PhilSci Archive

Kant, Schlick and Friedman on Space, Time and Gravity in Light of Three Lessons from Particle Physics

Pitts, J. Brian (2017) Kant, Schlick and Friedman on Space, Time and Gravity in Light of Three Lessons from Particle Physics. Erkenntnis.

[img]
Preview
Text
KantParticle.pdf

Download (204kB) | Preview

Abstract

Kantian philosophy of space, time and gravity is significantly affected in three ways by particle physics. First, particle physics deflects Schlick's General Relativity-based critique of synthetic a priori knowledge. Schlick argued that since geometry was not synthetic a priori, nothing was---a key step toward logical empiricism. Particle physics suggests a Kant-friendlier theory of space-time and gravity presumably approximating General Relativity arbitrarily well, massive spin-2 gravity, while retaining a flat space-time geometry that is _indirectly_ observable at large distances. The theory's roots include Seeliger and Neumann in the 1890s and Einstein in 1917 as well as 1920s-30s physics. Such theories have seen renewed scientific attention since 2000 and especially since 2010 due to breakthroughs addressing early 1970s technical difficulties.

Second, particle physics casts additional doubt on Friedman's constitutive a priori role for the principle of equivalence. Massive spin-2 gravity presumably should have nearly the same empirical content as General Relativity while differing radically on foundational issues. Empirical content even in General Relativity resides in partial differential equations, not in an additional principle identifying gravity and inertia.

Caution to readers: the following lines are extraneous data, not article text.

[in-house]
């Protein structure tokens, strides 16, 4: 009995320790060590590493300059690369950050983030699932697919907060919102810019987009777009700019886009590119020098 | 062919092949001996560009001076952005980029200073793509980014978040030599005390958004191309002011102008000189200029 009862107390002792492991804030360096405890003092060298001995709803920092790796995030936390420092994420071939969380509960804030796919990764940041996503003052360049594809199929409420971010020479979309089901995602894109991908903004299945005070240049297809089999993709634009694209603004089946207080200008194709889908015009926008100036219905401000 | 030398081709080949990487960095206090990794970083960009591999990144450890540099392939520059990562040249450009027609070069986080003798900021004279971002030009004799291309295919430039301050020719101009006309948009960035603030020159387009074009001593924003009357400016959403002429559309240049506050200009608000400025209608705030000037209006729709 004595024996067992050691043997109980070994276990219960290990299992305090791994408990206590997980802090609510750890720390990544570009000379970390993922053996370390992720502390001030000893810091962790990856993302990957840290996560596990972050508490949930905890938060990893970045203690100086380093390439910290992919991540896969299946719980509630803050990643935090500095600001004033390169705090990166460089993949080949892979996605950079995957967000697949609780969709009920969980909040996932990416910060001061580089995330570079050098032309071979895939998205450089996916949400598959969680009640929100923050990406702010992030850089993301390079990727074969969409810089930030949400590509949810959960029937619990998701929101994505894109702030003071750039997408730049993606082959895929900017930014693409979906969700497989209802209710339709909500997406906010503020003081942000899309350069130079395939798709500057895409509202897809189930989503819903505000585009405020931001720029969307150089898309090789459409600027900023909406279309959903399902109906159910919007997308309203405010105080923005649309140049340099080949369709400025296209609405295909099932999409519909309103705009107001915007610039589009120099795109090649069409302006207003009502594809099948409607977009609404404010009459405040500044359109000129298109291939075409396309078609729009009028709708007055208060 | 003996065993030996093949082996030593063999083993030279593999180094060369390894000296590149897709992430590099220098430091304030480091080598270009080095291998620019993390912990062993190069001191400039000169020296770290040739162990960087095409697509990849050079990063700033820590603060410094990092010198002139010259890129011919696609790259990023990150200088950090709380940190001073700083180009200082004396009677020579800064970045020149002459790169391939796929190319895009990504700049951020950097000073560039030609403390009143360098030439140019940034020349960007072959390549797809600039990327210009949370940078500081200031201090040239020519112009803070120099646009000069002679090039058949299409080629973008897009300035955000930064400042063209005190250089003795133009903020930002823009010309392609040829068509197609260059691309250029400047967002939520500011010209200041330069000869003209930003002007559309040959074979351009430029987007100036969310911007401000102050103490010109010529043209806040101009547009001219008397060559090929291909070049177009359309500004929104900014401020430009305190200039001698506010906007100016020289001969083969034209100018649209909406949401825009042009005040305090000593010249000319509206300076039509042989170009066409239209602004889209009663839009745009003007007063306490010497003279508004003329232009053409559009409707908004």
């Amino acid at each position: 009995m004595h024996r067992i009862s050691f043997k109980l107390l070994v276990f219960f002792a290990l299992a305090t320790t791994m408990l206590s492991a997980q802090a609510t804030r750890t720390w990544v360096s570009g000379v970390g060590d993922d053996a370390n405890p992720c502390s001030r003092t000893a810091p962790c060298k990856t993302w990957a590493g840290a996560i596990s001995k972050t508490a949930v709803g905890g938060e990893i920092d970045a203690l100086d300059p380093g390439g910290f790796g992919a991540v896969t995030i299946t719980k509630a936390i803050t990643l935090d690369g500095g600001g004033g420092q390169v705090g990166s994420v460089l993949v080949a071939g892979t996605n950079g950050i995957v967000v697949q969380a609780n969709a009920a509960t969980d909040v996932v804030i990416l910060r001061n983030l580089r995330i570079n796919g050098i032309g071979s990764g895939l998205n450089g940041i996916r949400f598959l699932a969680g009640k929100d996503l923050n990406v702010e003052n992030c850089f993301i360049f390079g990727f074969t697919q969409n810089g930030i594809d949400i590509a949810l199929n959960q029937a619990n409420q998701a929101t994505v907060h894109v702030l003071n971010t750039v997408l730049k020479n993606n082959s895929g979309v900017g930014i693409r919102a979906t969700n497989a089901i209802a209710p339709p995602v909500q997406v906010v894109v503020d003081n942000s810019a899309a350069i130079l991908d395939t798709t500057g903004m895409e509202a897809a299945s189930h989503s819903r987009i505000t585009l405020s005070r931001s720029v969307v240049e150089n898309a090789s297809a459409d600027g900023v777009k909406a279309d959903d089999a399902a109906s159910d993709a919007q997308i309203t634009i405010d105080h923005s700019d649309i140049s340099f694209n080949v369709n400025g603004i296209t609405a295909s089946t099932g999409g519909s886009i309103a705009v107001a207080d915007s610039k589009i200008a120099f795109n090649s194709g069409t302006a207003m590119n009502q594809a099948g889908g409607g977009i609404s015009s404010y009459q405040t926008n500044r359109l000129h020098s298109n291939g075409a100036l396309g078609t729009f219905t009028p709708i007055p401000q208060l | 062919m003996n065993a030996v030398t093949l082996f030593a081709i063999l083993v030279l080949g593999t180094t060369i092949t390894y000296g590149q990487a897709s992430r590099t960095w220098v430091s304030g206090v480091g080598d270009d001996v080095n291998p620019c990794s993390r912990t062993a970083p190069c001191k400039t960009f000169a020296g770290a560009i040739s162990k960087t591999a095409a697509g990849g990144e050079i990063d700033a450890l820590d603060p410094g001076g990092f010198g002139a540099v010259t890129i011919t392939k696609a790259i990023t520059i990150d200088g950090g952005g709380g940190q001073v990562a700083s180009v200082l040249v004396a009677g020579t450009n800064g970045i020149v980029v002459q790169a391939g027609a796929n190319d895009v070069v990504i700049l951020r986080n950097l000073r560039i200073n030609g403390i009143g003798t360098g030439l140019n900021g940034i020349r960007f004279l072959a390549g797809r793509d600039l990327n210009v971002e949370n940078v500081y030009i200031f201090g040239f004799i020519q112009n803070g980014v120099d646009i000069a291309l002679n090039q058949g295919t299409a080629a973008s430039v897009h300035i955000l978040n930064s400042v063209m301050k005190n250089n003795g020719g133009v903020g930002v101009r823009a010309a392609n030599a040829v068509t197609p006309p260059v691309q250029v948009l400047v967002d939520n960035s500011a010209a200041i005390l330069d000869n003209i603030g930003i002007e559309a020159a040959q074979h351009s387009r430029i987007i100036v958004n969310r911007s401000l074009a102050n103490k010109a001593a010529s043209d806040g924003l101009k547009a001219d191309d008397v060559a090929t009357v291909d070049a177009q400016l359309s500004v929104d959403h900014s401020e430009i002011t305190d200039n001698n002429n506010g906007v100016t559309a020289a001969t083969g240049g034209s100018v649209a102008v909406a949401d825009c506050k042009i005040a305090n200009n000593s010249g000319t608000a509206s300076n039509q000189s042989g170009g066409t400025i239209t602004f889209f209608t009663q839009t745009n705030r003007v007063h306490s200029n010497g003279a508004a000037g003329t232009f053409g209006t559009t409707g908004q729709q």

Third, Kant's apparent claim that Newton's results could be known a priori is undermined by an alternate gravitational equation. The modified theory has a smaller (Galilean) symmetry group than does Newton's. What Kant wanted from Newton's gravity is impossible due its large symmetry group, but is closer to achievable given the alternative theory.


Export/Citation: EndNote | BibTeX | Dublin Core | ASCII/Text Citation (Chicago) | HTML Citation | OpenURL
Social Networking:
Share |

Item Type: Published Article or Volume
Creators:
CreatorsEmailORCID
Pitts, J. Brianjbp25@cam.ac.uk0000-0002-7299-5137
Keywords: Kant synthetic a priori knowledge Moritz Schlick Rudolf Carnap Hans Reichenbach particle physics massive graviton Carl Neumann Hugo von Seeliger cosmological constant General Relativity logical empiricism symmetries conventionalism
Subjects: General Issues > Confirmation/Induction
General Issues > Conventionalism
General Issues > Determinism/Indeterminism
Specific Sciences > Physics > Fields and Particles
General Issues > History of Philosophy of Science
General Issues > Logical Positivism/Logical Empiricism
General Issues > Operationalism/Instrumentalism
Specific Sciences > Physics > Quantum Field Theory
Specific Sciences > Physics > Relativity Theory
Specific Sciences > Physics > Symmetries/Invariances
Depositing User: Dr. Dr. J. Brian Pitts
Date Deposited: 21 Feb 2017 15:25
Last Modified: 21 Feb 2017 15:25
Item ID: 12832
Journal or Publication Title: Erkenntnis
Subjects: General Issues > Confirmation/Induction
General Issues > Conventionalism
General Issues > Determinism/Indeterminism
Specific Sciences > Physics > Fields and Particles
General Issues > History of Philosophy of Science
General Issues > Logical Positivism/Logical Empiricism
General Issues > Operationalism/Instrumentalism
Specific Sciences > Physics > Quantum Field Theory
Specific Sciences > Physics > Relativity Theory
Specific Sciences > Physics > Symmetries/Invariances
Date: January 2017
URI: https://philsci-archive-dev.library.pitt.edu/id/eprint/12832

Monthly Views for the past 3 years

Monthly Downloads for the past 3 years

Plum Analytics

Actions (login required)

View Item View Item